Red Bull hosted the first-ever BC One World Final in India back in 2019, in Wildchild’s hometown of Mumbai. The event drastically grew the popularity of breaking in India. Nowadays, Wildchild says you can spot people breaking at local parks and beaches. It’s become a large part of the growing hip-hop scene in the south Asian country. Wildchild, still just 24 years old, is a pioneer of the sport in his home country. He dreams of one day carrying the flag for his country, his culture, at the Olympics. He gushes with enthusiasm and excitement as he explains what it means to represent his country on a global platform such as the Red Bull BC One World Final. A smile doesn’t leave his face for the entirety of the time we spend chatting. Wildchild is proud of his culture and he’s even prouder that he’s one of the most prominent trailblazers of breaking in India.
10 years ago, breaking was a foreign concept to the Indian world. Now, as Wildchild puts it, “everybody wants to be a b-boy.”
This is how a sport grows. You’re witnessing it firsthand in India. Breaking doesn’t have the same cultural significance in that area of the world. To them, it’s simply a new sport with its own set of rules, guidelines, and competitions. An 18-year-old b-boy or b-girl growing up in India is going to have a vastly different style than a 30-year-old from New Jersey or even a 25-year-old from Germany. That’s the beauty of this art form. The goal is to compete, sure, but it’s also to carve out your own uniquely organic story in this community.
Wildchild’s breaking origin story is incredibly similar to almost everyone I spoke with. They happened to stumble upon the sport at some point in their lives and they immediately became hooked. That right there is where the greatest opportunity for growth exists when it comes to breaking. These individuals fall in love with the art form by happenstance. It finds them. There are more eyes on the breaking world than ever before, and those eyes will only continue to multiply with the Olympics on the horizon. The sport is growing exponentially, and so too is its potential target audience. The more eyes on the sport, the more fans and future competitors you will attract.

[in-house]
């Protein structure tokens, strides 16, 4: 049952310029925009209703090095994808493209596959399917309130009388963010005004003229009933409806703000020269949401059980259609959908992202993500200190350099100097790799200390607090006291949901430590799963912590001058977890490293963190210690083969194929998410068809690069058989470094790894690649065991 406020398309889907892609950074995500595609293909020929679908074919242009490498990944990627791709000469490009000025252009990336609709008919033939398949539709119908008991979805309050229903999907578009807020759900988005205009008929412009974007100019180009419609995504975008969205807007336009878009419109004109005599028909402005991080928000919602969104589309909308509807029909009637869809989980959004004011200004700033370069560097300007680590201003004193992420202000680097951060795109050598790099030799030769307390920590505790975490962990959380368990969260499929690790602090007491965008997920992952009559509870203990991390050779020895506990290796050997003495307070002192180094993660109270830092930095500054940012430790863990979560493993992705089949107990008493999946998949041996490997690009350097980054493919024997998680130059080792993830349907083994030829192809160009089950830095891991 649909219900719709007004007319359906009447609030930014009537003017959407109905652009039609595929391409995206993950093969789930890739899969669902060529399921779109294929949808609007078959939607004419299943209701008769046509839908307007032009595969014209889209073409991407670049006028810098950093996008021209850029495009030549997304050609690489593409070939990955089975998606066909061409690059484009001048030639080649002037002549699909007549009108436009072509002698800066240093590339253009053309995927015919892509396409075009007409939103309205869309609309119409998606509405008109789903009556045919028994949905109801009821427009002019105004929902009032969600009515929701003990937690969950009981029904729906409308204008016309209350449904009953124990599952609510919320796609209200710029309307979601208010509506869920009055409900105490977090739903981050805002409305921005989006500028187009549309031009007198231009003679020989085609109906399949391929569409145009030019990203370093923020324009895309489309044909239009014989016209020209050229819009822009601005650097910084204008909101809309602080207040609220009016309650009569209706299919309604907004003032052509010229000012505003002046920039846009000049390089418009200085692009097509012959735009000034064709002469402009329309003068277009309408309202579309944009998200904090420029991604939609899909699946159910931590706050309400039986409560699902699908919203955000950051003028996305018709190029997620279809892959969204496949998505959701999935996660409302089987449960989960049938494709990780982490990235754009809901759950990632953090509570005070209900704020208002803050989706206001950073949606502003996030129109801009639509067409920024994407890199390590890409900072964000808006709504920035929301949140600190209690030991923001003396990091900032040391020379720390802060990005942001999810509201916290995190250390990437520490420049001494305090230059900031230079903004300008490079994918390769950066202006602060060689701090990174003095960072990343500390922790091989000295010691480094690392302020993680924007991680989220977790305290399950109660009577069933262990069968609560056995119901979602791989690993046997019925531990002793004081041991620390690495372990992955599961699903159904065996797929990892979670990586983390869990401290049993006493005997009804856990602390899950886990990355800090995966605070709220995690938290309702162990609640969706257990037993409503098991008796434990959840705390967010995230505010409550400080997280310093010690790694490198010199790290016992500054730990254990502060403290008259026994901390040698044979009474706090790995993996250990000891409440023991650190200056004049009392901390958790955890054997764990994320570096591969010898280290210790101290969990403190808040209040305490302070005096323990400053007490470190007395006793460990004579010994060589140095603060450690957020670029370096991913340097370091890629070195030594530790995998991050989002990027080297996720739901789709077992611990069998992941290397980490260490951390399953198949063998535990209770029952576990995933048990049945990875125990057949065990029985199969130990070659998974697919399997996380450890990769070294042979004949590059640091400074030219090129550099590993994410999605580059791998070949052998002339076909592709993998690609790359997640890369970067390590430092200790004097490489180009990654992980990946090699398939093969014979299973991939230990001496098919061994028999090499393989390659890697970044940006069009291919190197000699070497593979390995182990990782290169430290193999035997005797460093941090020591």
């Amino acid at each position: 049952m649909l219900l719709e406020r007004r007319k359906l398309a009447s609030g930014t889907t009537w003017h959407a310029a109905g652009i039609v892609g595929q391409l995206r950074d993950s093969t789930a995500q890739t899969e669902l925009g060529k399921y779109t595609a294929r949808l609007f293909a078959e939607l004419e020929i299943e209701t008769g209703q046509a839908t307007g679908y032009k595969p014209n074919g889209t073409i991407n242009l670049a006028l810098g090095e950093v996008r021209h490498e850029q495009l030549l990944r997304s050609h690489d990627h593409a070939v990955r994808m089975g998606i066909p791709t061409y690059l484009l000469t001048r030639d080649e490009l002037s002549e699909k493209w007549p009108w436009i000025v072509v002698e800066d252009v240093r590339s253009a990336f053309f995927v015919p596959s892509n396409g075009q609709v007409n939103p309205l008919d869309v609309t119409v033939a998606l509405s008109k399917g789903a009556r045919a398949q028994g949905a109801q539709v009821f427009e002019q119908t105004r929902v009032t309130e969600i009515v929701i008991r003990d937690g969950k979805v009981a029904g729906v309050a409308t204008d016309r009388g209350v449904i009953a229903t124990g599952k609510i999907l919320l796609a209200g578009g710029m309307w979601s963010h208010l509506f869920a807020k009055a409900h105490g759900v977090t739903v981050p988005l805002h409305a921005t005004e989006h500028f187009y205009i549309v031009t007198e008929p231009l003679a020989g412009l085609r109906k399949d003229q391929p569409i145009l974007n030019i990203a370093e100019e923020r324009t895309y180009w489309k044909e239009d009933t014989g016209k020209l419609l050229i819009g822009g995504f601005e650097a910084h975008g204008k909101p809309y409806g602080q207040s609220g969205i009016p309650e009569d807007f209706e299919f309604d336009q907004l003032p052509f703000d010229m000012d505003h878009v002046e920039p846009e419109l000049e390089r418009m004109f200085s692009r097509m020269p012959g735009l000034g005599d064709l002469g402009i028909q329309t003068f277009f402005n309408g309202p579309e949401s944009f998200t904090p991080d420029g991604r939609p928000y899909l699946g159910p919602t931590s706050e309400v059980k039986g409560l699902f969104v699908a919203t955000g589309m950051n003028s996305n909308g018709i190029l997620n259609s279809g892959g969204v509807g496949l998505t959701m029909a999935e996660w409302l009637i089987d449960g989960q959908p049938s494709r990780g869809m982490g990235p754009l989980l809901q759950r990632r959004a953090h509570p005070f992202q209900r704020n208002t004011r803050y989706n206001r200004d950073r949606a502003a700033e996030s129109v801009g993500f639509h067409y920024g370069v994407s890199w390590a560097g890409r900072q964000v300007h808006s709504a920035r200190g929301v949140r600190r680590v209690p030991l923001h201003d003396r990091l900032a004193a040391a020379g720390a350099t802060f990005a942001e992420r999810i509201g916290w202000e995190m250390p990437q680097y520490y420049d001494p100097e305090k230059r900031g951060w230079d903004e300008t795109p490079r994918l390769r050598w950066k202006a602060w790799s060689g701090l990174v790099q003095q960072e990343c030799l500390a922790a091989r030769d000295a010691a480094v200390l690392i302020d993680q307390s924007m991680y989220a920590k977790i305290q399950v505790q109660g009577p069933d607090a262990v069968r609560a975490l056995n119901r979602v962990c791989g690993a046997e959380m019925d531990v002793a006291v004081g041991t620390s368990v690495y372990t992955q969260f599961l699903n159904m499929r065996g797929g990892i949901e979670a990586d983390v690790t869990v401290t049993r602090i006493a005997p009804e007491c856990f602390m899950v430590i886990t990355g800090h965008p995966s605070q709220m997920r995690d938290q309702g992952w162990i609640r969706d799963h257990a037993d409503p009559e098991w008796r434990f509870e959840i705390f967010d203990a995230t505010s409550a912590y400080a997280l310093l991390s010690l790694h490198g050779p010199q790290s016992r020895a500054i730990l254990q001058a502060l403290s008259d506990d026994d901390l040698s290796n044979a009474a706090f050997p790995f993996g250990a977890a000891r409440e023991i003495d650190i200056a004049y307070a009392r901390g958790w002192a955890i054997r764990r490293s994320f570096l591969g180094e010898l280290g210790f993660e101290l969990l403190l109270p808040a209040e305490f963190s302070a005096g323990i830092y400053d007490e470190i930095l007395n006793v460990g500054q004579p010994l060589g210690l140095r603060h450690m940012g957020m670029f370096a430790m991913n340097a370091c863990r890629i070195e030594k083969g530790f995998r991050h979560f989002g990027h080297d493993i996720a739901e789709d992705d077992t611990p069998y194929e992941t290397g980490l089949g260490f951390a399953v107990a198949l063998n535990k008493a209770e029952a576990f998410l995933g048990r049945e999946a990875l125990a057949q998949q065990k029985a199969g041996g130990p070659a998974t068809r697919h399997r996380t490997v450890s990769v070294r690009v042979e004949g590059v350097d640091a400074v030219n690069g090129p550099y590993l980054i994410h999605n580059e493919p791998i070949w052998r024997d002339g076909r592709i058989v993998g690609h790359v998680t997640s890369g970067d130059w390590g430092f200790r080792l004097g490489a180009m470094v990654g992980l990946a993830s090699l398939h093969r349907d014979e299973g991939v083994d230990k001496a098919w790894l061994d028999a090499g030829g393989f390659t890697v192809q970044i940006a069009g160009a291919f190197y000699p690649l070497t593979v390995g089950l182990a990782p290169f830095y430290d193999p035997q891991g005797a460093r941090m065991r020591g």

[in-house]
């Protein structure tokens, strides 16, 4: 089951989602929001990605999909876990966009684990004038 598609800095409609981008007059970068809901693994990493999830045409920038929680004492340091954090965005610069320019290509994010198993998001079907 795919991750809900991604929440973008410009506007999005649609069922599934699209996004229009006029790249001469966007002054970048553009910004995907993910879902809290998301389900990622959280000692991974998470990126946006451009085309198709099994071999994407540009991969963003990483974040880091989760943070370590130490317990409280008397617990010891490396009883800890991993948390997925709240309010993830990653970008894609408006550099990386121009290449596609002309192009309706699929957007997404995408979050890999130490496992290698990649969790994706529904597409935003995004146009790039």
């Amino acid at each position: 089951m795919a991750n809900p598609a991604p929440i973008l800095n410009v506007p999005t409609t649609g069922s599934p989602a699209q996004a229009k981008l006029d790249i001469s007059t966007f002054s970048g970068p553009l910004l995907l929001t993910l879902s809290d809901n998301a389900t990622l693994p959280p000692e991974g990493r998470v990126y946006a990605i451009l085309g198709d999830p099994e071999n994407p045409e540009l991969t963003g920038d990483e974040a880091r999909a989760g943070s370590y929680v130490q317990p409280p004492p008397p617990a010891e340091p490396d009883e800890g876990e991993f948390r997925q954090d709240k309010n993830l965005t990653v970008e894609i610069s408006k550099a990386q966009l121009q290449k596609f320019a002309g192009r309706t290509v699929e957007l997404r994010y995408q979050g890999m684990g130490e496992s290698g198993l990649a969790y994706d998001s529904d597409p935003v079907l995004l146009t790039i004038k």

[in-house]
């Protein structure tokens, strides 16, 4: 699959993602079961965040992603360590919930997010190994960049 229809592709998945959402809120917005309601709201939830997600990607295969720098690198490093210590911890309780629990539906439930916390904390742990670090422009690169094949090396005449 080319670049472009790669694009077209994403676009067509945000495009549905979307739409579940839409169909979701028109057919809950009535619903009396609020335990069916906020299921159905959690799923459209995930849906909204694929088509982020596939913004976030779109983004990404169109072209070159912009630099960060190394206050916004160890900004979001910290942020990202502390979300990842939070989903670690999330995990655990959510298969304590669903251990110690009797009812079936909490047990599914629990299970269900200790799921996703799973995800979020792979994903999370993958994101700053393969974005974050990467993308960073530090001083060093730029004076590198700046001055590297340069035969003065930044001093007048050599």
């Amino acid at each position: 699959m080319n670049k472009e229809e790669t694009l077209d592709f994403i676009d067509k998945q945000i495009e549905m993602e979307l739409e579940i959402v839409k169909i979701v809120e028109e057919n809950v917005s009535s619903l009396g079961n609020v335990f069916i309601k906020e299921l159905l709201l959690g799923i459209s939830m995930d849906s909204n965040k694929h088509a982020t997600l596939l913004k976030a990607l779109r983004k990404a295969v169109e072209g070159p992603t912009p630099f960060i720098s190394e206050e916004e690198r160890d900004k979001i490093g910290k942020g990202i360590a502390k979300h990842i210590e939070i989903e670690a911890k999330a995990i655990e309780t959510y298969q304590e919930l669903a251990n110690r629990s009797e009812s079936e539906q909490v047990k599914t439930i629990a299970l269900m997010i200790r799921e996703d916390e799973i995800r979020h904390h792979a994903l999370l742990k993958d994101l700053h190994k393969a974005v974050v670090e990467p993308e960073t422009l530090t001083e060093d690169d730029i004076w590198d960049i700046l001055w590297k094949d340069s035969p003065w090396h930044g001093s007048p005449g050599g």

So exactly how far can this sport go?
Can it become a mainstream sensation or is it destined to be forever niche? What’s the ceiling? If you ask the competitors themselves, the sky is the limit.
The Olympics is going to shed light on this sport to millions of people around the globe, but that event is just one, albeit important, step in the exponentially developing breaking world. The real champion of growth for breaking can be attributed to the rise of social media, spurred on by Gen Z. Breaking was made for social media. Its breathtaking displays of athleticism and marvelous feats of physical and artistic prowess are perfect for the hyperactive, algorithm-driven world of online media. Think of Wildchild, for instance. He fell in love with the world of breaking through a video of the 2004 Red Bull BC One World Final. Years later, the videos he would post on social media would eventually allow him to be discovered. He received invites to various tournaments based solely on his social media clips. That medium didn’t exist a decade ago — at least not in its current form. Social media directly contributed to Wildchild’s passion for and success in breaking.
He’s not alone.
B-boy Lorenzo of The Netherlands, another participant in this year’s Red Bull BC One World Final, also sees the power of social media. “Breaking itself looks very impressive,” he told me. “A lot of people don’t know about breaking, but when they see it, their minds are blown. It leaves an impact on people.”
At just 16 years old, Lorenzo is a part of the generation that will carry breaking into the future, much like this year’s b-girl world champion, India. Their introduction to the breaking realm has been very different than their predecessors. B-boy legend and Red Bull BC One All-Star, Roxrite, is a perfect example of this.
Born Omar Delgado, Roxrite grew up in the ‘80s and ‘90s and was first introduced to breaking through movies like Beat Street and by observing other b-boys and b-girls. There was no online media to help spread the art form. He learned about it on the streets and his breaking style is a direct reflection of that. Roxrite is one of the most famous b-boys in the world and is widely considered to be a pioneer of the culture. He was one of the first b-boys to prove that breaking can be a legitimate career. While he emphasizes tradition and respecting the culture, Roxrite is well aware that evolution is a necessary part of growth. Roxrite has a vision for breaking. He believes that the sport will one day become mainstream, and he believes that education is the platform for its development.
“I can see this dance being implemented into the school systems because breaking is a true American dance,” Roxrite told a group of reporters after the event. “It comes from America and it needs to be learned about.”